In its final report on the asset management market study, the FCA has signalled its intention to investigate the firms which control the flows of money between investors and asset managers.
It will focus on platforms’ and advisers’ influence and the impact on competition. Sensibly, it is treating the provision of investment management services, such as asset allocation and model portfolios, in the same way that it dealt with more obvious asset management functions.
However, talk about the FCA considering turning off all pre-RDR trail commission seems to have gained the most attention.
Subsequent online comments from advisers complaining about the development ensued.
A number pointed out the inability of providers to facilitate adviser charging, clearly concerned that they might be required to ask the client for a cheque. Others protested that providers would just keep the trail so the client would not benefit, overlooking the fact the FCA’s initiative is precisely to eradicate “dirty” share classes.
I find it hard to envisage a consultation process that would not require a life and pensions product to be enhanced proportionately. One consolidator bizarrely suggested switching off trail on funds would be illegal.
But the majority opined that trail was generated in return for servicing, and, since they still were, it should not be removed. Frankly, the entire edifice of adviser charging in the industry is based on the myth that trail was and is a payment for service. It was not. It was, and remains, at best an inducement and at worst a bribe.
Lest we forget, a “commission” was a reward for the introduction of a customer’s money to a product provider, not a fee for advice. The product may have been underpinned by investment funds but the commission was attached to the product, not the individual funds.
If you advised and did not sell a product, you did not get paid unless you had the gall to ask the customer to. Of course, virtually no one did. The client thought the advice was free. Some businesses laudably disavowed initial commission, indemnified or otherwise, and took them on the drip in the form of an ongoing renewal payment instead. But the clue is in the name. If the premiums were not renewed, irrespective of ongoing service levels, the payments ceased. Advice was a coincidental activity. Maintenance of the contract protected earnings.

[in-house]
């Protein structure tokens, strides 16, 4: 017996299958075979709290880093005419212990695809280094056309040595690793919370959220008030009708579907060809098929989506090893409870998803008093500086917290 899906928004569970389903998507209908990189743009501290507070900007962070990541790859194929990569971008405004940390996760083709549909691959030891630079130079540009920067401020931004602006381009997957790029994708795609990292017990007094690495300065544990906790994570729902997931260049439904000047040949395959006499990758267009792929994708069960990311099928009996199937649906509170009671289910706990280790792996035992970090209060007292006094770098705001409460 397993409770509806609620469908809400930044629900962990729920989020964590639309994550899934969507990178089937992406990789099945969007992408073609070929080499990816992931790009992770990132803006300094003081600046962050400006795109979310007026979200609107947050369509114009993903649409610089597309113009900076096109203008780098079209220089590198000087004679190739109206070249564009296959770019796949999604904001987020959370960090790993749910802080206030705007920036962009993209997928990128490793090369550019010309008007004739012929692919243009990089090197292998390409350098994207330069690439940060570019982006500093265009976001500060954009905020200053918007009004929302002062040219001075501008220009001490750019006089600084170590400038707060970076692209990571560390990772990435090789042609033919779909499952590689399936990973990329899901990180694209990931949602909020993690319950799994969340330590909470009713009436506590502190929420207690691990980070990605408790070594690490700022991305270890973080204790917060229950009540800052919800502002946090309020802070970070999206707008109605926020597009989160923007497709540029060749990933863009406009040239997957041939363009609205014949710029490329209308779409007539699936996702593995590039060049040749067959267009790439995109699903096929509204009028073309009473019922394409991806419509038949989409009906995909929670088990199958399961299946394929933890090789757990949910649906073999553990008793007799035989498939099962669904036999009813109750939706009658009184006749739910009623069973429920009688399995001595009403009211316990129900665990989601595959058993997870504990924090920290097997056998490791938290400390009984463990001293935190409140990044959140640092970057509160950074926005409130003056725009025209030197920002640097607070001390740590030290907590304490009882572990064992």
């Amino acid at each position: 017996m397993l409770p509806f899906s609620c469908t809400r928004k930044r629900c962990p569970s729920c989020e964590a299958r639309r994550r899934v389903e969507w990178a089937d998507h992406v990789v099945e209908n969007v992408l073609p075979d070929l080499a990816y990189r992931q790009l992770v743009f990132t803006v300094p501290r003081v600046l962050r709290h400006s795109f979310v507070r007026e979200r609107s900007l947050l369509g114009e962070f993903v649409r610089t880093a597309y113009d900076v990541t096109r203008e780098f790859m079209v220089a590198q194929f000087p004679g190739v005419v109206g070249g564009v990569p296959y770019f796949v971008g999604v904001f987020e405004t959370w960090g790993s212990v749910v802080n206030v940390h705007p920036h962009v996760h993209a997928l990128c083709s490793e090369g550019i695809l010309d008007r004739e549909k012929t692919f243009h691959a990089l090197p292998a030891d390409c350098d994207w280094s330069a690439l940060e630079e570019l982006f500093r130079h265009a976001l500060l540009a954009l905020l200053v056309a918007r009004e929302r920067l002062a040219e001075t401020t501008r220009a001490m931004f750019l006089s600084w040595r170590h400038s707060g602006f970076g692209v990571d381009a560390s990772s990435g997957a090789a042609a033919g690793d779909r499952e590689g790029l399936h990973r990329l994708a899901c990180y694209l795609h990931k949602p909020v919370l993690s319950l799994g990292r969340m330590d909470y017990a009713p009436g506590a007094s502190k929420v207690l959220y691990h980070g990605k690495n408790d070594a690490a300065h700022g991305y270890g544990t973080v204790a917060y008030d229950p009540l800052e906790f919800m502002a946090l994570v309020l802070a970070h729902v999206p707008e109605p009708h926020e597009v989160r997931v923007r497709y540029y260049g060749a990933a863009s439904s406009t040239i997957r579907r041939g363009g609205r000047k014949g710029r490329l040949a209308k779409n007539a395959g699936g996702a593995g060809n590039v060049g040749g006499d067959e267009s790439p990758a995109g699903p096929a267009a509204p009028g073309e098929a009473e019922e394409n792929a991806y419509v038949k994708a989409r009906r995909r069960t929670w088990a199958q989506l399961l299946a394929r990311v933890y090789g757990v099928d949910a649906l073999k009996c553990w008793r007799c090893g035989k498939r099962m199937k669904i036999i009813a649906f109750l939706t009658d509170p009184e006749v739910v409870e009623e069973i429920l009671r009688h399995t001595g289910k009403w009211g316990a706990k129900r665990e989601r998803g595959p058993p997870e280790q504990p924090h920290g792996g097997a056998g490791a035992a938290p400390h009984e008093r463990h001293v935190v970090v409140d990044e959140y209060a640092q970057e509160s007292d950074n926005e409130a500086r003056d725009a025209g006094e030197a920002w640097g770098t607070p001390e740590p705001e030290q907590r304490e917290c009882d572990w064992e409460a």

Trail commission on unit trusts (Oeics did not appear until 1996) was first paid in the late 1980s. The launch of personal equity plans increased appeal for direct investments (that is, not wrapped in investment bonds) but the maximum investment was only £2,400 – equivalent to around £6,500 today.
At 3 per cent initial commission (or, as the industry preferred, “marketing allowance”) that was not a great reward for the sales effort. As if to compound the industry’s problems, it was hit by the 1987 stockmarket crash, which decimated sales of collective investments.
The unit trust world believed Peps’ tax-free status would encourage longer holding periods. If an adviser could sign up a regular contribution Pep with trail commission, he or she would get a much greater future income stream and it would be worth the struggle to sell regular contributions.
The inevitable result was that trail became ubiquitous. If you did not pay trail, you got no business. Trail was not added onto the price; the industry sacrificed a third of its margin to buy investment capital from intermediaries who would otherwise have stuck to high commission investment bonds.
Trail became an embarrassment that required justification, hence the invention that it transmuted into a fee for ongoing advice. Pointedly, under the FCA’s current rules, advisers do not have to provide an ongoing service for the trail commission. However, in the consultation process, the regulator has been informed that some clients are paying for trail commission on an investment product, while separately paying for advice.
Asset management market study respondents have also suggested trail commission payments may act as a barrier to competition and value for money. Where disturbance would otherwise switch off trail, those investments may remain in force irrespective of their efficacy.
Post-RDR, with no trail on new business, intermediated “clean” share classes devoid of trail payments should be the standard for all customers, legacy, intermediated or otherwise. However, fund managers have been faced with two barriers to migrating legacy money to clean share classes: unresponsive clients and threatening advisers.
Remarkably, until the study fund groups required a customer’s explicit consent to move money. The FCA has now allowed managers to move those unresponsive clients.
But for intermediated clients paying for full fat share classes, since there is no contractual requirement for fund groups to pay trail, they could just turn it off.
However, many asset managers’ responses reflected fears that, by switching off trail, they would lose future business from the associated advisers who would protest they were still servicing the customer. Fund managers want to get rid of trail, but they are looking for air cover from the regulator.
Commission still casts an ugly shadow over the market. It is time to eradicate it once and for all. That said, the regulator is keen to ensure there are no unintended consequences to enforcing a sunset clause. If you feel strongly either way, you should respond to the consultation process here.
Graham Bentley is managing director of gbi2